The trials are likely to raise some serious issues in regard to European and other countries who have thus far refused repatriations. For instance, where evidence is lacking or there is evidence that supports innocence, acquittals are possible. Likewise, many ISIS members have been held for three years or more, and if short sentences are given for less serious crimes, many will serve out their sentence in a short span of time. In both cases, this leaves the home countries in the quandary of what to do about a citizen who is now legally freed by the SDF and AANES and who may claim a right to return home.
As former Ambassador Galbraith explains: “Trials conducted by the AANES authorities will easily be fairer than those conducted by the Iraqi or Syrian Governments and, while not perfect, can provide an element of justice. But, there are practical difficulties. Even if an individual is found not guilty – or deemed to have already served her or his sentence during their time in SDF detention – they cannot be released into the general population of Northeast Syria. And, there is no reason to think that the governments that now refuse to repatriate their citizens will consider an acquittal in an AANES court to mean the person is safe to bring home. However, the trials of radical foreign women could have one practical advantage with regard to their children. Right now, these children are being raised in an environment where they may become the next generation of jihadis, suicide bombers, and murderers. The AANES authorities have been unwilling to take children from their mothers in the detention camps for fear of being criticized by human rights groups. However, if the mothers are convicted of serious crimes and sent to prison, new arrangements will have to be found for their children. This could facilitate the repatriation of children to countries that are unwilling to accept adults.”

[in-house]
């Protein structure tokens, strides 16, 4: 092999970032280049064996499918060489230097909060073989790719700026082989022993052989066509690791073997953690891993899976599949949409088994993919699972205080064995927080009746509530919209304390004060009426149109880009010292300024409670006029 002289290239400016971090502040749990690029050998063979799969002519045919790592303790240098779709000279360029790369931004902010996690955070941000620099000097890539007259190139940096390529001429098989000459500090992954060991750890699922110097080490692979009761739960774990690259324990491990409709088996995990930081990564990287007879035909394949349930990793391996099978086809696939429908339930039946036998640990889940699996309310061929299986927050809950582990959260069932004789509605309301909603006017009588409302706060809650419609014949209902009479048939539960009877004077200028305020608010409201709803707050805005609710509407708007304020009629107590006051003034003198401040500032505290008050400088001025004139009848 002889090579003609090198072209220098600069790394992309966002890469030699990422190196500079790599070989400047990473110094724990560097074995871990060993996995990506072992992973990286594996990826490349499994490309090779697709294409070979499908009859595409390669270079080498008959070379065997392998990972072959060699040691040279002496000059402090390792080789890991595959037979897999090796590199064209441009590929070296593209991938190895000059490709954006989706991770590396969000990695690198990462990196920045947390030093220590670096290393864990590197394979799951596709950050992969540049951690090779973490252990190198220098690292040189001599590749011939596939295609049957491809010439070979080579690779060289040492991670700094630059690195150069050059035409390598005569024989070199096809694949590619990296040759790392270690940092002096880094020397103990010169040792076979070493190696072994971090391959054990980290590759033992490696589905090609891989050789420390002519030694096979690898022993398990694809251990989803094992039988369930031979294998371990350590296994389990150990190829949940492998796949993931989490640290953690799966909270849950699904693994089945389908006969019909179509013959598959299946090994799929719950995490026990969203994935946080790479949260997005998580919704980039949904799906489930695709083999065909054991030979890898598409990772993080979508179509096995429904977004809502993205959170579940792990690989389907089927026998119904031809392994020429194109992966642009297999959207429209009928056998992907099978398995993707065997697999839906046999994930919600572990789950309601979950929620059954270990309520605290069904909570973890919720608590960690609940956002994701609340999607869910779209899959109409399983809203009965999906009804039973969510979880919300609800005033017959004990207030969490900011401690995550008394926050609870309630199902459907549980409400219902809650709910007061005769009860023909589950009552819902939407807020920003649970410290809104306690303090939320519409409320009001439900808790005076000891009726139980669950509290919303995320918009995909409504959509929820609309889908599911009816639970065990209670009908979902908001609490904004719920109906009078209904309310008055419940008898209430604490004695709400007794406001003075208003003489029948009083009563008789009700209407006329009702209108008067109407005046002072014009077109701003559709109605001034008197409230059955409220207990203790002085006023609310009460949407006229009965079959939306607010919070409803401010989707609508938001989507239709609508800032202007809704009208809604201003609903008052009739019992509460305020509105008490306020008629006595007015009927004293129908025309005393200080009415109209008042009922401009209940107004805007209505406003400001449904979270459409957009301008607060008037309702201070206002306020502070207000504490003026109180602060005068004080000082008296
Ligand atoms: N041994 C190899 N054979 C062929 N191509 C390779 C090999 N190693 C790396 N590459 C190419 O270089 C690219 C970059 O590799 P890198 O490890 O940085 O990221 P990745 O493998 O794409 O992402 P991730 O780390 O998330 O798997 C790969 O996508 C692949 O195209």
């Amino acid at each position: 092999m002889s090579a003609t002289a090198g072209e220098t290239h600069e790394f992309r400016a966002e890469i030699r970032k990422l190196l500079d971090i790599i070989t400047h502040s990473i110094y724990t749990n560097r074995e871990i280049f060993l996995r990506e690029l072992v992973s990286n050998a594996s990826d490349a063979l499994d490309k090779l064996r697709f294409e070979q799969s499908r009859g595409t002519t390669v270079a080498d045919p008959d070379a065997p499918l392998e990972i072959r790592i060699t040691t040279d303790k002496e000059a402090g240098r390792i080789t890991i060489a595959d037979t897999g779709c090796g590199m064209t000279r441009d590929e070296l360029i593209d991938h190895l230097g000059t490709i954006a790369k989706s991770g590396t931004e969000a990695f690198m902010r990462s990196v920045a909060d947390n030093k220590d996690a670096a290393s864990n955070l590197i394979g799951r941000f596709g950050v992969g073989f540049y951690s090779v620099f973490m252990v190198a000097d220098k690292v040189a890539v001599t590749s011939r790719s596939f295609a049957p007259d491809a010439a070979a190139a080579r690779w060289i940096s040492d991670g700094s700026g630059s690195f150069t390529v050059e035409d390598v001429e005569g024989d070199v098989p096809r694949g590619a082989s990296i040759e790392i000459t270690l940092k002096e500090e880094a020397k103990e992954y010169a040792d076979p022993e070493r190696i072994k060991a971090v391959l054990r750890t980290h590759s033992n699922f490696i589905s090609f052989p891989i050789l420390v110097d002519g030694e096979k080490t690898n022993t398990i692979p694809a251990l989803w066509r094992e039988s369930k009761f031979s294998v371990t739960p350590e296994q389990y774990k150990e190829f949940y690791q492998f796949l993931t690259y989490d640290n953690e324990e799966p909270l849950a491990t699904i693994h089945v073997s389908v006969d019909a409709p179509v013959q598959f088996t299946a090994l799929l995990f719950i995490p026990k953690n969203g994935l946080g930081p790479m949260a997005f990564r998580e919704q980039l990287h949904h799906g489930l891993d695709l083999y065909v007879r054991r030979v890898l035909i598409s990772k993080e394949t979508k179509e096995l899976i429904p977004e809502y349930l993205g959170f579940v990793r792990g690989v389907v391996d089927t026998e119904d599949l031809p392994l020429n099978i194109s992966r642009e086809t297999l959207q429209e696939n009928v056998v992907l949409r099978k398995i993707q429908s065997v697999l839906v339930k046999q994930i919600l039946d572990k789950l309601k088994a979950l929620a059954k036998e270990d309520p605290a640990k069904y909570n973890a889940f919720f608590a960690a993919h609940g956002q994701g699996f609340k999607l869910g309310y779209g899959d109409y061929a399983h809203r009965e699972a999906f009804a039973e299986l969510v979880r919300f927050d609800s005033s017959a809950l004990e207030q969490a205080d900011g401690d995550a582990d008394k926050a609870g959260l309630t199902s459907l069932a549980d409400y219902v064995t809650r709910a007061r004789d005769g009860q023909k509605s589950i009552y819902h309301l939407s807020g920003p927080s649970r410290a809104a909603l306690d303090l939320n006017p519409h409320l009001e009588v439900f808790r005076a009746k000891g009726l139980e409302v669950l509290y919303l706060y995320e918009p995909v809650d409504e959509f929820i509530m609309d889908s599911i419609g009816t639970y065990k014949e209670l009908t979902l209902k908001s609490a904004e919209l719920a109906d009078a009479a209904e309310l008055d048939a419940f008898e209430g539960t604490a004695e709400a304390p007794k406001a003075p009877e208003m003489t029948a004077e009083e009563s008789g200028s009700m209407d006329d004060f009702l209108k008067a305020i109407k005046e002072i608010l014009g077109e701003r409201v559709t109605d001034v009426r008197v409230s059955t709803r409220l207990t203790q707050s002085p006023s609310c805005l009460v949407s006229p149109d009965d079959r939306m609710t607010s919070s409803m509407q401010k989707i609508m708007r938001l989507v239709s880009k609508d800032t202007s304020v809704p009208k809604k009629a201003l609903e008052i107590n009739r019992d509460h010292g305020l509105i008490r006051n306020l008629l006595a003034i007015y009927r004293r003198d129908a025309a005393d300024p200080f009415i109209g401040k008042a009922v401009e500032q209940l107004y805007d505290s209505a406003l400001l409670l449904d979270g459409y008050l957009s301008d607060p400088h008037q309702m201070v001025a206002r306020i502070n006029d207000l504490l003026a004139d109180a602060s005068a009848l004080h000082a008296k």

Notably, the first women registered in Camp al-Hol were Canadian and Australian. The first author interviewed Canadian Kimberly Pullman last year. Kimberly was already a deeply traumatized woman with a claimed history of rapes, mental illness, and suicidality even before she went to Syria. In the interview, she stated that she succumbed to ISIS recruitment and traveled from Canada to Syria, thinking that if she was going to kill herself, she might as well travel to Syria and carry out God’s will, risking death while helping Syrian children as a nurse. Indeed, Kimberly worked for ISIS as a nurse, although it appears she treated more than just children. Likewise, according to her story, she was extremely mistreated by ISIS against whom she spoke out while inside the group. According to her accounts, Kimberly was imprisoned and raped by ISIS. While we have not had access to review her medical files, Kimberly’s mental illness claims prior to traveling to Syria are likely true, as her papers legally adjudicating her as medically disabled tragically arrived the day after she left for Syria. Kimberly, according to her self-report, is presently seriously suicidal and ill with hepatitis. Interestingly, she welcomes the upcoming trials and hopes she will be among those tried as she has a possibility of being acquitted on these very grounds.